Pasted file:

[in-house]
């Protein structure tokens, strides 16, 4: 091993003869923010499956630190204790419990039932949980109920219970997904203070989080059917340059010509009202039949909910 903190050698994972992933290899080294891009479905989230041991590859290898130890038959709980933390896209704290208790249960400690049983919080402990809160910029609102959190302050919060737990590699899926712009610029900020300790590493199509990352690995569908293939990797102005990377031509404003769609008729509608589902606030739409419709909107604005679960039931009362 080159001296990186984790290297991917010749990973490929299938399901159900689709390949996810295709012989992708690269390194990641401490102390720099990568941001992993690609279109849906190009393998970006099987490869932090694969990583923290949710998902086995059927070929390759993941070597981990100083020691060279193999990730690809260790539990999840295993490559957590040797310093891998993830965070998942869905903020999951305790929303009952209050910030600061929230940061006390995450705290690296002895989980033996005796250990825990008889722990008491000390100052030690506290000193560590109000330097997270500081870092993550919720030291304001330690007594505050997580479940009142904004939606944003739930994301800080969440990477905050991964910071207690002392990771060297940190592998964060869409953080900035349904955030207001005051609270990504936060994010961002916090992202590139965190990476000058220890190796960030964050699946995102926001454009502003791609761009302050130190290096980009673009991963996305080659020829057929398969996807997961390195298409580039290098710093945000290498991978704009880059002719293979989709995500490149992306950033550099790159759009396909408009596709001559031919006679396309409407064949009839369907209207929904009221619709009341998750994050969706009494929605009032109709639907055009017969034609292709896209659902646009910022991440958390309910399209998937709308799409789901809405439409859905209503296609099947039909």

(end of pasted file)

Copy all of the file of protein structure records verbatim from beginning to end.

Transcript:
[in-house]
């Protein structure tokens, strides 16, 4: 091993003869923010499956630190204790419990039932949980109920219970997904203070989080059917340059010509009202039949909910 903190050698994972992933290899080294891009479905989230041991590859290898130890038959709980933390896209704290208790249960400690049983919080402990809160910029609102959190302050919060737990590699899926712009610029900020300790590493199509990352690995569908293939990797102005990377031509404003769609008729509608589902606030739409419709909107604005679960039931009362 080159001296990186984790290297991917010749990973490929299938399901159900689709390949996810295709012989992708690269390194990641401490102390720099990568941001992993690609279109849906190009393998970006099987490869932090694969990583923290949710998902086995059927070929390759993941070597981990100083020691060279193999990730690809260790539990999840295993490559957590040797310093891998993830965070998942869905903020999951305790929303009952209050910030600061929230940061006390995450705290690296002895989980033996005796250990825990008889722990008491000390100052030690506290000193560590109000330097997270500081870092993550919720030291304001330690007594505050997580479940009142904004939606944003739930994301800080969440990477905050991964910071207690002392990771060297940190592998964060869409953080900035349904955030207001005051609270990504936060994010961002916090992202590139965190990476000058220890190796960030964050699946995102926001454009502003791609761009302050130190290096980009673009991963996305080659020829057929398969996807997961390195298409580039290098710093945000290498991978704009880059002719293979989709995500490149992306950033550099790159759009396909408009596709001559031919006679396309409407064949009839369907209207929904009221619709009341998750994050969706009494929605009032109709639907055009017969034609292709896209659902646009910022991440958390309910399209998937709308799409789901809405439409859905209503296609099947039909």